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If it seems like there have been more hacks than normal, you’re right. There’s been an increase in cybercriminal activity, even as reports showcase that the average hacker barely makes a minimum wage. According to the State of the Internet Report just released, which analyzes company threat data, it’s not just the number of attacks that’s interesting but where they’re coming from. Look at cyber-threat related news and it’s clear: hackers are everywhere. Last summer, New York Magazine became a victim of Vikingdom, a hacker group that says they chose the magazine simply because they didn’t like Manhattan.

The PlayStation Network and Xbox Live hack of December included a threat to shut down both gaming platforms for good, simply because the companies didn’t optimize their security when they “should have.” Gaining a more demanding environment should often come with security upgrades, such as swapping a virtual private server host for a dedicated option. True, that last threat was never made good on, but there’s still time. It’s also indicative of an overall trend that’s sweeping the nation: Hackers are flexing their skills like never before.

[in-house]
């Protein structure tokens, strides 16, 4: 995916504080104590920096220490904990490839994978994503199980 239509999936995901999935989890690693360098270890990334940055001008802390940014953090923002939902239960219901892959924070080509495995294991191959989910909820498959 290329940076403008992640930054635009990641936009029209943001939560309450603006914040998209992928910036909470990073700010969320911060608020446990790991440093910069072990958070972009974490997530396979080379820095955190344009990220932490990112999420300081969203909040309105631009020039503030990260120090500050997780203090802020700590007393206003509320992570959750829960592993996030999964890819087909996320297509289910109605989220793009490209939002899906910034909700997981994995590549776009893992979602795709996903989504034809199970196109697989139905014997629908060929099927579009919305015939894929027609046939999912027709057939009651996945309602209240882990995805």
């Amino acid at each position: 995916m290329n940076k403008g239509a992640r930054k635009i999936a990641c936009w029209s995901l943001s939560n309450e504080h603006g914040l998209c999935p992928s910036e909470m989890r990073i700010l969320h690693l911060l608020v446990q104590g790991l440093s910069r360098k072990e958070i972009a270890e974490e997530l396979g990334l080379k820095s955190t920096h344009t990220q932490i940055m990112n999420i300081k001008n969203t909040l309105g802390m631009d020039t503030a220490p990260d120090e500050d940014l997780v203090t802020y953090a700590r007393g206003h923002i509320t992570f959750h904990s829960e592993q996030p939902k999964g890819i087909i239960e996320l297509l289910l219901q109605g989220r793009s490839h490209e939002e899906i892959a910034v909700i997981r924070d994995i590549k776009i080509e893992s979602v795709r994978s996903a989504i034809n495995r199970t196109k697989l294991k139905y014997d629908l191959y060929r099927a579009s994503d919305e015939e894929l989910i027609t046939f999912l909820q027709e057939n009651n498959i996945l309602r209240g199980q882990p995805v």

Details in the Data


The report, generated by Akamai, points out that 54 percent of DDoS attacks in the last quarter of 2015 largely went after gaming companies. DDoS attacks are some of the most common in the cyberworld. Additionally, 23 percent of these attacks targeted tech/software industries, specifically those in retail. In fact, retail companies made up almost 59 percent of these attacks. There’s no mention of why retail entities are so popular, but it may be because credit card data is so easily exchanged here.


One of the most recent online ISIS threats, which went after Jack Dorsey and Mark Zuckerberg, also fascinated the researchers. According to Akamai senior VP and GM Stuart Scholly, “The threat from DDoS and web application attacks isn’t going away. Each quarter, the number of attacks against Akamai customers continues to surge…and malicious actors aren’t backing down. They’re hammering away at the same targets over and over again, looking for a moment when defenses may be down.


A Brighter Future?


Google still has high hopes, just revealing Project Shield which is designed to stop hackers who favor DDoS attacks. Right now, it’s being analyzed on human rights sites, and the approach turns Google into a web host. When Google spots a DDoS attack, an autopilot infrastructure starts working before the attack can go full-fledged. There’s no word on whether any companies have formally requested Project Shield, or just how effective it is at stopping attacks. However, given the rise of hacks and attacks, it’s likely that at least some faithful Google followers will trust the giant with their site.


Most attacks, DDoS or not, ultimately don’t make headlines and that’s often at the request of the company. Advertising a hack is like advertising your weaknesses, and many headlines are dragged out by journalist. It’s likely that 2016 will continue to see a rise in breaches.



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